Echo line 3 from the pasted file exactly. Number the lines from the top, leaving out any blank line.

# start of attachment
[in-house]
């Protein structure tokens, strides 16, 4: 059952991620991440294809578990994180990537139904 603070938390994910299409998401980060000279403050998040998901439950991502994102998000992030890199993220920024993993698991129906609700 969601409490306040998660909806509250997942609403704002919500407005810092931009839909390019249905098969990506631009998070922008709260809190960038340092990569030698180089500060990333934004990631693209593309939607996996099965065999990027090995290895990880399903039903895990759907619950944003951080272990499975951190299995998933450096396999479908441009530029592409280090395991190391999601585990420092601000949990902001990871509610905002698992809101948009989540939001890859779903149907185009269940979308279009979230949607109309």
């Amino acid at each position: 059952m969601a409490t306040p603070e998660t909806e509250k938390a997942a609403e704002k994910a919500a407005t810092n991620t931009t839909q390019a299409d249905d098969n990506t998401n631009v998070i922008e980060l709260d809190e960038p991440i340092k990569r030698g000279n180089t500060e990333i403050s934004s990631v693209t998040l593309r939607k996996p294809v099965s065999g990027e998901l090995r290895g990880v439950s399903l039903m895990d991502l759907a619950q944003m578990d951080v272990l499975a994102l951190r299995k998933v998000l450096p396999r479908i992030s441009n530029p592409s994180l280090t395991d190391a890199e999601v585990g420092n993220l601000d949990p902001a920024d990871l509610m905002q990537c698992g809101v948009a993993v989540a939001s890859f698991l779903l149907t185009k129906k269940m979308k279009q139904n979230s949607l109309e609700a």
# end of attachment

């Amino acid at each position: 059952m969601a409490t306040p603070e998660t909806e509250k938390a997942a609403e704002k994910a919500a407005t810092n991620t931009t839909q390019a299409d249905d098969n990506t998401n631009v998070i922008e980060l709260d809190e960038p991440i340092k990569r030698g000279n180089t500060e990333i403050s934004s990631v693209t998040l593309r939607k996996p294809v099965s065999g990027e998901l090995r290895g990880v439950s399903l039903m895990d991502l759907a619950q944003m578990d951080v272990l499975a994102l951190r299995k998933v998000l450096p396999r479908i992030s441009n530029p592409s994180l280090t395991d190391a890199e999601v585990g420092n993220l601000d949990p902001a920024d990871l509610m905002q990537c698992g809101v948009a993993v989540a939001s890859f698991l779903l149907t185009k129906k269940m979308k279009q139904n979230s949607l109309e609700a």